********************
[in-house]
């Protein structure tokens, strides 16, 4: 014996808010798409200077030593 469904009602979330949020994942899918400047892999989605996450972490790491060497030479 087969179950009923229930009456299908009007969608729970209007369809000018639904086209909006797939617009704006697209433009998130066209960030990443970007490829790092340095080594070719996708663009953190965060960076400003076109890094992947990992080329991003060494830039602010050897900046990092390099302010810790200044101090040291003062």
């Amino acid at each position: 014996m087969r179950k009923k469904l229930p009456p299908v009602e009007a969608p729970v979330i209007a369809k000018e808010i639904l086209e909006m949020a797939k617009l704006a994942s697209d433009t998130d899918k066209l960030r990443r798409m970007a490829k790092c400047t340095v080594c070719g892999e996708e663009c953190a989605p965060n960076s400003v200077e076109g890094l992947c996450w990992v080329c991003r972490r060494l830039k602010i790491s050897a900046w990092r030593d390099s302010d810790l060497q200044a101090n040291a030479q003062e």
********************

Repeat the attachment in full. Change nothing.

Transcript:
[in-house]
């Protein structure tokens, strides 16, 4: 014996808010798409200077030593 469904009602979330949020994942899918400047892999989605996450972490790491060497030479 087969179950009923229930009456299908009007969608729970209007369809000018639904086209909006797939617009704006697209433009998130066209960030990443970007490829790092340095080594070719996708663009953190965060960076400003076109890094992947990992080329991003060494830039602010050897900046990092390099302010810790200044101090040291003062």
């Amino acid at each position: 014996m087969r179950k009923k469904l229930p009456p299908v009602e009007a969608p729970v979330i209007a369809k000018e808010i639904l086209e909006m949020a797939k617009l704006a994942s697209d433009t998130d899918k066209l960030r990443r798409m970007a490829k790092c400047t340095v080594c070719g892999e996708e663009c953190a989605p965060n960076s400003v200077e076109g890094l992947c996450w990992v080329c991003r972490r060494l830039k602010i790491s050897a900046w990092r030593d390099s302010d810790l060497q200044a101090n040291a030479q003062e």